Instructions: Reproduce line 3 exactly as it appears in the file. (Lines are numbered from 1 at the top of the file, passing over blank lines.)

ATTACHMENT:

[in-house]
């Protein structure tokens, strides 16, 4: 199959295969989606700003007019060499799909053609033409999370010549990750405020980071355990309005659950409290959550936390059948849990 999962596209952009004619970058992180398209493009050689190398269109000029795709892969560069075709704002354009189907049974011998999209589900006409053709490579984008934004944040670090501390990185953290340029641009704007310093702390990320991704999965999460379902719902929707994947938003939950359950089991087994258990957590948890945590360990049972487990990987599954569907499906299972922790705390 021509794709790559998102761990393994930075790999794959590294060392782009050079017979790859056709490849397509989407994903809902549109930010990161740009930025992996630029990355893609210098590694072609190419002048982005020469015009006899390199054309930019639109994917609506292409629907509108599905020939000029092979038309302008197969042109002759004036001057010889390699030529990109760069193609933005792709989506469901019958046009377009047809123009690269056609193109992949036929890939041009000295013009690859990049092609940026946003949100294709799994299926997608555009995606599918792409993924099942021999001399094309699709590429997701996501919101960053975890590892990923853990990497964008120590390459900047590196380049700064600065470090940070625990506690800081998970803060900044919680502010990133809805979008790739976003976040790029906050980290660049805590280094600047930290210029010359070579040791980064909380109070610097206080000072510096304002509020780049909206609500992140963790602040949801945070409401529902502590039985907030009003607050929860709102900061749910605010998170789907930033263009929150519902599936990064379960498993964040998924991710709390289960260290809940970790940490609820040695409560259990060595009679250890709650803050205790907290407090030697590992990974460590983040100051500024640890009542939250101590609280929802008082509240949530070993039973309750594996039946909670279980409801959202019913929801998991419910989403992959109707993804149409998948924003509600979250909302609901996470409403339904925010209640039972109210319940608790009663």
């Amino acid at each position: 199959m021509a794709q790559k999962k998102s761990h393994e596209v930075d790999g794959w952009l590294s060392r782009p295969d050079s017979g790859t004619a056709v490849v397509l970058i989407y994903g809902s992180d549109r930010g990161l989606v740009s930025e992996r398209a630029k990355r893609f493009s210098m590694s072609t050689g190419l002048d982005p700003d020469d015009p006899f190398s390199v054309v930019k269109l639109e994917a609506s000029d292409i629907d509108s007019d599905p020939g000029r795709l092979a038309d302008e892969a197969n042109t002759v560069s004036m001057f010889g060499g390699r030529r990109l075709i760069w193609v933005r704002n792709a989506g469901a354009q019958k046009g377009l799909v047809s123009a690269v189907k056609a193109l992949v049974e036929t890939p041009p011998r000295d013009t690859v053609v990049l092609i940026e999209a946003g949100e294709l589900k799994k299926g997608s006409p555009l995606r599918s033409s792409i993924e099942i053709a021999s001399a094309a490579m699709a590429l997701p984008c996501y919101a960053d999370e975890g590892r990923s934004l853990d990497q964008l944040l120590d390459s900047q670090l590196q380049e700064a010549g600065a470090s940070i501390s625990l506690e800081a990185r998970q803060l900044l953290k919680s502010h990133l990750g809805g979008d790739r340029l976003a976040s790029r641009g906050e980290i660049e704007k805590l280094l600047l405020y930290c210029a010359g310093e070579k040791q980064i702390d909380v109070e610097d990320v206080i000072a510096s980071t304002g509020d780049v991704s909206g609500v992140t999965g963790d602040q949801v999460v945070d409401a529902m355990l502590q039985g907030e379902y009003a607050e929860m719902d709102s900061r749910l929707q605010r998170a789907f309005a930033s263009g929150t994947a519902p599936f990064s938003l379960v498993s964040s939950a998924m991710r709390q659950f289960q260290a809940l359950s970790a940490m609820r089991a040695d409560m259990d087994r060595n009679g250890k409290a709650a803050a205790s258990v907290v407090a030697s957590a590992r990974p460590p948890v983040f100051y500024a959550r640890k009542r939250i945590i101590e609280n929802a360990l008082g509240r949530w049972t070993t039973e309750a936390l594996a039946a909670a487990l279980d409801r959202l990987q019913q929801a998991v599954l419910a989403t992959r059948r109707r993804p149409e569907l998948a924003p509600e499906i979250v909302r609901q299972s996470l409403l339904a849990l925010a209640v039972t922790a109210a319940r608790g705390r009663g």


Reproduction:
């Amino acid at each position: 199959m021509a794709q790559k999962k998102s761990h393994e596209v930075d790999g794959w952009l590294s060392r782009p295969d050079s017979g790859t004619a056709v490849v397509l970058i989407y994903g809902s992180d549109r930010g990161l989606v740009s930025e992996r398209a630029k990355r893609f493009s210098m590694s072609t050689g190419l002048d982005p700003d020469d015009p006899f190398s390199v054309v930019k269109l639109e994917a609506s000029d292409i629907d509108s007019d599905p020939g000029r795709l092979a038309d302008e892969a197969n042109t002759v560069s004036m001057f010889g060499g390699r030529r990109l075709i760069w193609v933005r704002n792709a989506g469901a354009q019958k046009g377009l799909v047809s123009a690269v189907k056609a193109l992949v049974e036929t890939p041009p011998r000295d013009t690859v053609v990049l092609i940026e999209a946003g949100e294709l589900k799994k299926g997608s006409p555009l995606r599918s033409s792409i993924e099942i053709a021999s001399a094309a490579m699709a590429l997701p984008c996501y919101a960053d999370e975890g590892r990923s934004l853990d990497q964008l944040l120590d390459s900047q670090l590196q380049e700064a010549g600065a470090s940070i501390s625990l506690e800081a990185r998970q803060l900044l953290k919680s502010h990133l990750g809805g979008d790739r340029l976003a976040s790029r641009g906050e980290i660049e704007k805590l280094l600047l405020y930290c210029a010359g310093e070579k040791q980064i702390d909380v109070e610097d990320v206080i000072a510096s980071t304002g509020d780049v991704s909206g609500v992140t999965g963790d602040q949801v999460v945070d409401a529902m355990l502590q039985g907030e379902y009003a607050e929860m719902d709102s900061r749910l929707q605010r998170a789907f309005a930033s263009g929150t994947a519902p599936f990064s938003l379960v498993s964040s939950a998924m991710r709390q659950f289960q260290a809940l359950s970790a940490m609820r089991a040695d409560m259990d087994r060595n009679g250890k409290a709650a803050a205790s258990v907290v407090a030697s957590a590992r990974p460590p948890v983040f100051y500024a959550r640890k009542r939250i945590i101590e609280n929802a360990l008082g509240r949530w049972t070993t039973e309750a936390l594996a039946a909670a487990l279980d409801r959202l990987q019913q929801a998991v599954l419910a989403t992959r059948r109707r993804p149409e569907l998948a924003p509600e499906i979250v909302r609901q299972s996470l409403l339904a849990l925010a209640v039972t922790a109210a319940r608790g705390r009663g």